Generals: Intense irritation of nose, throat, and larynx. Diphtheria. Dysmenorrhoea. Bites of serpents and for other animal poisons. Septic conditions; tissues infiltrated with tendency to sloughing.
Respiratory: Bleeding from nose. Nasal discharge. Smarts and irritates. Constrictive, smarting sensation in throat. Larynx feels raw. Short, hacking cough.
Throat: Swollen and painful. Everything hawked up streaked with blood. Posterior nares painful. Muscles of neck feel sore. Swollen uvula. Fetor of breath.
Dose: Locally, 1 dram to a quart of water, to correct fetor in cancer, ulcer, ozaena, and other foul odors. Also as an injection in leucorrhoea and gonorrhoea. Internally, 2x dilution in water. Saturated solution locally in eruption of smallpox.
Other use - potassium permanganate for morphine poisoning: Potassium permanganate is recognized as being the most effective chemical antidote in cases of morphine or opium poisoning, acting directly on the morphine and oxidizing it to less toxic substances. To be effective the permanganate must come in direct contact with the opium or morphine in the stomach; hypodermatic or intravenous injections are absolutely useless, as the salt would be decomposed by the blood serum at once. The approved treatment is administration of two to five grains of potassium permanganate in dilute aqueous solution as soon as possible after the poison is taken, this amounts to be increased if very large doses of the poison have been taken. Washing out the stomach with a quantity of 1 to 500 solution of permanganate is also recommended, using at least a pint of this solution either by a stomach pump or by enforced vomiting.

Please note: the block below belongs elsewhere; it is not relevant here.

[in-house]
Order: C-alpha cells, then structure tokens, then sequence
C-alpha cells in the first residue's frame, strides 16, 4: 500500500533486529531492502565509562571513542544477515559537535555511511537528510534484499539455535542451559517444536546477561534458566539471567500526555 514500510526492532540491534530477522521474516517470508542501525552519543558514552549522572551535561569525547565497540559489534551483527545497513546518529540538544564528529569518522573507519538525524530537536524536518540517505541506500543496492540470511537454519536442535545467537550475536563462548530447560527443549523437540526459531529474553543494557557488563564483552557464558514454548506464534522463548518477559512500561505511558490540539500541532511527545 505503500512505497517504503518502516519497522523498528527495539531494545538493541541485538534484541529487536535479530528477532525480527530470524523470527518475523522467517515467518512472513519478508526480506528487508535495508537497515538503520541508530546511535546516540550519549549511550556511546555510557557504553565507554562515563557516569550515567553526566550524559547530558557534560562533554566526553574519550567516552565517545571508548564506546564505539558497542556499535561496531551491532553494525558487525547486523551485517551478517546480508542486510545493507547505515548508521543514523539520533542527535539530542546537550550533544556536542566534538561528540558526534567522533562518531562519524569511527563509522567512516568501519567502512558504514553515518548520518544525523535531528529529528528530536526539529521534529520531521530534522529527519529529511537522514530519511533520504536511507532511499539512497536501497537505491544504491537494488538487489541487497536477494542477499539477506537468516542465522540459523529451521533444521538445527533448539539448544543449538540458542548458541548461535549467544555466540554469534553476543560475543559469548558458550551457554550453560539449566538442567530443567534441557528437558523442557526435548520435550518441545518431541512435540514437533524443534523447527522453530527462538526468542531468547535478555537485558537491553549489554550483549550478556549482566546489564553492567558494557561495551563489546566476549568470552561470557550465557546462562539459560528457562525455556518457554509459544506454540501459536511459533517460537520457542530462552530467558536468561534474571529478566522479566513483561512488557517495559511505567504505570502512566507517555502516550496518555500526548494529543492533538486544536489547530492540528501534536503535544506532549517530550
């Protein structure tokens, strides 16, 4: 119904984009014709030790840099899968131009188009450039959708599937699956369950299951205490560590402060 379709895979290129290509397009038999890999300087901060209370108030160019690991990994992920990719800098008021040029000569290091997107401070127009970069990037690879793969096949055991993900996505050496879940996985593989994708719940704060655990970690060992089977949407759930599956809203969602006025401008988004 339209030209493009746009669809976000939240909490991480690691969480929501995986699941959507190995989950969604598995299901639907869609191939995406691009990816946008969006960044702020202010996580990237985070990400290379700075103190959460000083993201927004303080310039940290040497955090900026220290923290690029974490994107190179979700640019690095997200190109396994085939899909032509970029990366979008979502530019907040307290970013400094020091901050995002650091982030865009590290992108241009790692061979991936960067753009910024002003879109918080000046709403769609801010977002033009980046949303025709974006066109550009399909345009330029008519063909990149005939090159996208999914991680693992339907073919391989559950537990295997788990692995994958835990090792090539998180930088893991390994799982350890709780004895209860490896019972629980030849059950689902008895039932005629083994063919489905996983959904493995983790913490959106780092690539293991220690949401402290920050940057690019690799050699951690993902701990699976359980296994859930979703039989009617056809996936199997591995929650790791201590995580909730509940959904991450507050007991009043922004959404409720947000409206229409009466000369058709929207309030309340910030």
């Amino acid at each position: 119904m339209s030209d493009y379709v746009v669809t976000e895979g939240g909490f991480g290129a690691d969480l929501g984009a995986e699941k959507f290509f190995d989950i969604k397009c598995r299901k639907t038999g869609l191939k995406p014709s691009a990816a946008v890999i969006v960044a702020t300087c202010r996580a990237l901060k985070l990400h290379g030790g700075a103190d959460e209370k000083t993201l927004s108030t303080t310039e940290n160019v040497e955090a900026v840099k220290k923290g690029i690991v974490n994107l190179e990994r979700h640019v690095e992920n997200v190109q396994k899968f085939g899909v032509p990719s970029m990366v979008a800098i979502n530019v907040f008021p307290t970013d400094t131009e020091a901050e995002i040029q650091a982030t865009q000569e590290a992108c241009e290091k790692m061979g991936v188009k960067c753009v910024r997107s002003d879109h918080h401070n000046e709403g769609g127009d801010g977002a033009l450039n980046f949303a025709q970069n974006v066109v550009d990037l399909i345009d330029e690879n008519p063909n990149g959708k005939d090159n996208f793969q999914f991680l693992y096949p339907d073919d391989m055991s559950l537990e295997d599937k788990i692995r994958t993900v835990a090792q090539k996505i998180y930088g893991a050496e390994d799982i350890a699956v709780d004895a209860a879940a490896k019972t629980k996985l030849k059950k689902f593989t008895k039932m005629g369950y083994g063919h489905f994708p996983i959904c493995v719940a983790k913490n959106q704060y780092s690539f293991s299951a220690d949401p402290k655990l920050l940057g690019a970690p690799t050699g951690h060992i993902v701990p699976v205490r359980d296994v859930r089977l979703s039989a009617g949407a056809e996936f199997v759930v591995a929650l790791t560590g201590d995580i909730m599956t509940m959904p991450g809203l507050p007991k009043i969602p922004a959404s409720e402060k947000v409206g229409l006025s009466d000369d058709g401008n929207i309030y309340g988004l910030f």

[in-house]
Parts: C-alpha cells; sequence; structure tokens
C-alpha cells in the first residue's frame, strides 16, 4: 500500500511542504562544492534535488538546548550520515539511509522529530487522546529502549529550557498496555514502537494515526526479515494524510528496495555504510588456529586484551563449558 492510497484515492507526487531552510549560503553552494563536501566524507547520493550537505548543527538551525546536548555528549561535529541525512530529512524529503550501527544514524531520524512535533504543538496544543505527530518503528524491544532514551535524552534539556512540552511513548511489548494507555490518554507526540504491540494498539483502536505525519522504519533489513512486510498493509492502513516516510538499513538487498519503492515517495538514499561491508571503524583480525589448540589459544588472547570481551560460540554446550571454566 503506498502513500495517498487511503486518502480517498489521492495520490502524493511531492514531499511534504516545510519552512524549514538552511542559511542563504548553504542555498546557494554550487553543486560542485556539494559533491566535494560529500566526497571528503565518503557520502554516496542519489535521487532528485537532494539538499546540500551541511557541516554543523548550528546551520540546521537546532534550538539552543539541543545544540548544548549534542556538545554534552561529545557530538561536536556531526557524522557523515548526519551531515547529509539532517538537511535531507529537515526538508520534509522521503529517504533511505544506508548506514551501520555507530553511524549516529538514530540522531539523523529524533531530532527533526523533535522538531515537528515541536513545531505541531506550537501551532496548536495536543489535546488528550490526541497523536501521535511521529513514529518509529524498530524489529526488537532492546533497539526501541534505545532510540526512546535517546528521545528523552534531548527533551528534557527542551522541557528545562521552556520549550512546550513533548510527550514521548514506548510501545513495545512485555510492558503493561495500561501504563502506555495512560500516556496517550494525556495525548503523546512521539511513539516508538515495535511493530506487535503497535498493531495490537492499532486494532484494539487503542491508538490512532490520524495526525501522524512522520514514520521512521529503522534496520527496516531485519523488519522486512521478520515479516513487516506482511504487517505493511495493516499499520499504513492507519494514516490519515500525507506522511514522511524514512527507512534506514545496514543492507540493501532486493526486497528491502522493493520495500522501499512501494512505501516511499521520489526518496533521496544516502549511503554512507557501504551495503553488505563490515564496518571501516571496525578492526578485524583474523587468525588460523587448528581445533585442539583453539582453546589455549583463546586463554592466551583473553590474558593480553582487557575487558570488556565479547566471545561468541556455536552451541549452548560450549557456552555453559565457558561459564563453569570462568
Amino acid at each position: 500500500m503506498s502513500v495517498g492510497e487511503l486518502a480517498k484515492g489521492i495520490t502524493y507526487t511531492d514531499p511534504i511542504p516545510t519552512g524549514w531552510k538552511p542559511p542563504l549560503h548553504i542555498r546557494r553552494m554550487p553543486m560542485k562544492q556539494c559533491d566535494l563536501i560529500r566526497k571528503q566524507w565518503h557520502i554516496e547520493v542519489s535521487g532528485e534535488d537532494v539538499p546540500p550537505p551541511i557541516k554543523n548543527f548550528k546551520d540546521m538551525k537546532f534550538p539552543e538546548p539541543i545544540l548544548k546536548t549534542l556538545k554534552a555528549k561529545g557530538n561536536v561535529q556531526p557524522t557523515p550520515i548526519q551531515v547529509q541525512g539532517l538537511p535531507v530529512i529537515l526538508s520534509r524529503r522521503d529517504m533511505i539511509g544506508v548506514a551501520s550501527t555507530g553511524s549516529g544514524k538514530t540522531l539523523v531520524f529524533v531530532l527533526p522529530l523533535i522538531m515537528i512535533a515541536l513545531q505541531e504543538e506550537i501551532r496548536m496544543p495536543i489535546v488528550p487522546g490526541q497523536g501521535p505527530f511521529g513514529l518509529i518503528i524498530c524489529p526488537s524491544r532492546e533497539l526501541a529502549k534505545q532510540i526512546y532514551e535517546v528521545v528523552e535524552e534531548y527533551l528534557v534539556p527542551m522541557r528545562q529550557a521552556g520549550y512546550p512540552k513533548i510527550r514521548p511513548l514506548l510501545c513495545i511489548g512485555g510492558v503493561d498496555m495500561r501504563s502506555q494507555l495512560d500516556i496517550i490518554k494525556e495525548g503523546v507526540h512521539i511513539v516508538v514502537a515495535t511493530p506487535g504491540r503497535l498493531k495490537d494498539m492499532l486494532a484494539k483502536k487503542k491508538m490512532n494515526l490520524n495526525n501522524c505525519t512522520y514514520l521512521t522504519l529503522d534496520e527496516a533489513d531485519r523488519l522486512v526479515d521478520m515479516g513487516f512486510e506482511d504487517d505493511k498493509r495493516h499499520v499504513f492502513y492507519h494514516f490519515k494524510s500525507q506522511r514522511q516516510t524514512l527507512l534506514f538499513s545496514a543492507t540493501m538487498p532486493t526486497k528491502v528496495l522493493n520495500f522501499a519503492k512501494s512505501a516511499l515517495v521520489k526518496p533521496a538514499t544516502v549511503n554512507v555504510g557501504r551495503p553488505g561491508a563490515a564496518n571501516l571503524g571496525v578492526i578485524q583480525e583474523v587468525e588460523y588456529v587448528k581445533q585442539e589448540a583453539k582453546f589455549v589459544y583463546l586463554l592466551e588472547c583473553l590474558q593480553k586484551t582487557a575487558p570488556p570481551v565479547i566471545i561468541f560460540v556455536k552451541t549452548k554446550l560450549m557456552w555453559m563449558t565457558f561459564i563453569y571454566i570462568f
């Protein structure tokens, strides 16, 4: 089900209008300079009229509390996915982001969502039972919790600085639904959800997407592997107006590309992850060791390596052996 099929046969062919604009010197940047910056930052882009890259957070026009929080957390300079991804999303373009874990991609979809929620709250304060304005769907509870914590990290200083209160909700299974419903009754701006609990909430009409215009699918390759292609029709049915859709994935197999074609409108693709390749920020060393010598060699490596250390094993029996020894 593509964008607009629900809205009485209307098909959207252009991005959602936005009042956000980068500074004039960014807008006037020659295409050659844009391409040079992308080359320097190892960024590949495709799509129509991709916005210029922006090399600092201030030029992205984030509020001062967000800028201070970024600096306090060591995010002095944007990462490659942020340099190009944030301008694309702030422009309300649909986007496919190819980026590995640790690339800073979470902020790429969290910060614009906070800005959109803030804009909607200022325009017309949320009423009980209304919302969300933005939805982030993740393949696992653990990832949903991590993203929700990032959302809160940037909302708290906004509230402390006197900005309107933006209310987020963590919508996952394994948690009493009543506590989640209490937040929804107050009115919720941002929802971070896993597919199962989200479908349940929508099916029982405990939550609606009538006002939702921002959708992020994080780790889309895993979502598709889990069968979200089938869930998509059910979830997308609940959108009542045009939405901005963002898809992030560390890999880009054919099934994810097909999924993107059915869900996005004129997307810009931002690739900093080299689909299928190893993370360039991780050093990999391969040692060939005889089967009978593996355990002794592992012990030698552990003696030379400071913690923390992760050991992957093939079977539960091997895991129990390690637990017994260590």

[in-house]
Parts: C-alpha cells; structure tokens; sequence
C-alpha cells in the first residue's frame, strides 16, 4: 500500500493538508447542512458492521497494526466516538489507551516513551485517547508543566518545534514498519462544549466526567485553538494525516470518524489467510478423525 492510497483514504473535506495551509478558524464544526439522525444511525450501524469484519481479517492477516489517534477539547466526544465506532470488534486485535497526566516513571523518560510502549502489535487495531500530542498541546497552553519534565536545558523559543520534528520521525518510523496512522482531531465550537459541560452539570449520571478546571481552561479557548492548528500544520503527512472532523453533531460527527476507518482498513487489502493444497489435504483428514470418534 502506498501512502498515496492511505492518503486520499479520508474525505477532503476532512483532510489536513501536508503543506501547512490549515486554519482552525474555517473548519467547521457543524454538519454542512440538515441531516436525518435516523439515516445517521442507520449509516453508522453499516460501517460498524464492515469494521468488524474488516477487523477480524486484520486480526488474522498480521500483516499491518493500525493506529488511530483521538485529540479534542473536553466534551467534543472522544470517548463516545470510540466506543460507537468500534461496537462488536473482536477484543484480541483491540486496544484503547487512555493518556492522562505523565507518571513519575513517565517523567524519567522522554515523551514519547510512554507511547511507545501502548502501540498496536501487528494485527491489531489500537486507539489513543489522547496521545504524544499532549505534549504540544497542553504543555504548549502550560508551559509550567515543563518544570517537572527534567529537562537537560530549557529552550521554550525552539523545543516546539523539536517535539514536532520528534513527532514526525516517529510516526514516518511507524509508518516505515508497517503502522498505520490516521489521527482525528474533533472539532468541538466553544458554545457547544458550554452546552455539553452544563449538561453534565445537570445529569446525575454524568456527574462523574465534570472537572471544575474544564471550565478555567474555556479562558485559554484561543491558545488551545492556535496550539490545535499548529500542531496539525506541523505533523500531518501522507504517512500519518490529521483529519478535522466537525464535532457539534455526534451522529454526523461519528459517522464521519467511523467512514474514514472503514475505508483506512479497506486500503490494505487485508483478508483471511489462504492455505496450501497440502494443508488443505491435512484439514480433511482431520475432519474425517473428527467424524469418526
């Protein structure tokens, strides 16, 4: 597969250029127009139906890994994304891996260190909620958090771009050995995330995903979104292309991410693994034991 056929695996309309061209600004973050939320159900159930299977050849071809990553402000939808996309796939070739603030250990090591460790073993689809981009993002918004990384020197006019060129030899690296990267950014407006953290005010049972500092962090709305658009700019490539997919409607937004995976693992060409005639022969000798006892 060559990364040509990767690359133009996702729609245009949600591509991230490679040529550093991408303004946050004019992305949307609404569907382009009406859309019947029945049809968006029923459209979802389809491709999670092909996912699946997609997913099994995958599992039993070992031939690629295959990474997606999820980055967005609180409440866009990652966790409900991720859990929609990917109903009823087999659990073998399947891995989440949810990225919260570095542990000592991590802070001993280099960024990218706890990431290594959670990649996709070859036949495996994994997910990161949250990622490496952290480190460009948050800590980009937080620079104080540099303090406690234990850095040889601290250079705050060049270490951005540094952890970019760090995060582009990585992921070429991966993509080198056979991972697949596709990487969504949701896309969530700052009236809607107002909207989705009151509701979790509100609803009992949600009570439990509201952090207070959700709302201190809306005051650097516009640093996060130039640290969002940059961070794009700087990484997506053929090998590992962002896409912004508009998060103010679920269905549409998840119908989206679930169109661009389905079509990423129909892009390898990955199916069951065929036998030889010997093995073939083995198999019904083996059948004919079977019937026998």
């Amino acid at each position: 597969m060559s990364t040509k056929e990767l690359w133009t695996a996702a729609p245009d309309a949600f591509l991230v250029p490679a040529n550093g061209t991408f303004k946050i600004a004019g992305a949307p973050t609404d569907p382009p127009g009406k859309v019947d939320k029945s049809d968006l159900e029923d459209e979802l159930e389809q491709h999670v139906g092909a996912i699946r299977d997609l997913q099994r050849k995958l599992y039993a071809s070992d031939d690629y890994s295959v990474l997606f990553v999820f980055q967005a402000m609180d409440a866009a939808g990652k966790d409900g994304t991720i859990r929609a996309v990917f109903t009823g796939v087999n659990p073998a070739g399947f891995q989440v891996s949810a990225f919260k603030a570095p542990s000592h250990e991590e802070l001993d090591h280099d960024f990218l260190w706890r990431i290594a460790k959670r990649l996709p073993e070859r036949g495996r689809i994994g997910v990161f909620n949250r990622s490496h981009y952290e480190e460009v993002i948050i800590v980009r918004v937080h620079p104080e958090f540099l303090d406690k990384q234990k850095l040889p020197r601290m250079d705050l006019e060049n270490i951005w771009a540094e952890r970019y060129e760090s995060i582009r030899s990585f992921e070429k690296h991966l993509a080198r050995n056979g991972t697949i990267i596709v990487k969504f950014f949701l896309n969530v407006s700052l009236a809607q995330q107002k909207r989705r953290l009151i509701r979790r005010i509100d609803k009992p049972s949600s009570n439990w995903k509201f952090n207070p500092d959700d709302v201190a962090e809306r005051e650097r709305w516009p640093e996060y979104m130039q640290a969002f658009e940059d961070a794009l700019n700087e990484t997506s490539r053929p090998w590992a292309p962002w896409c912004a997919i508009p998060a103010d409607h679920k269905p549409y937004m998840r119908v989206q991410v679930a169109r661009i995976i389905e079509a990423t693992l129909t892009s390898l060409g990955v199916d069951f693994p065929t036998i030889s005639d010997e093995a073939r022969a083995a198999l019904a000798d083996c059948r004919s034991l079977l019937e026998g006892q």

Permang of Potash counteracts effects of alkaloids of many poisonous plants. Owing to its oxidizing powers if given before the alkaloid has been absorbed (Dr. Chestnut in Dept of Agriculture).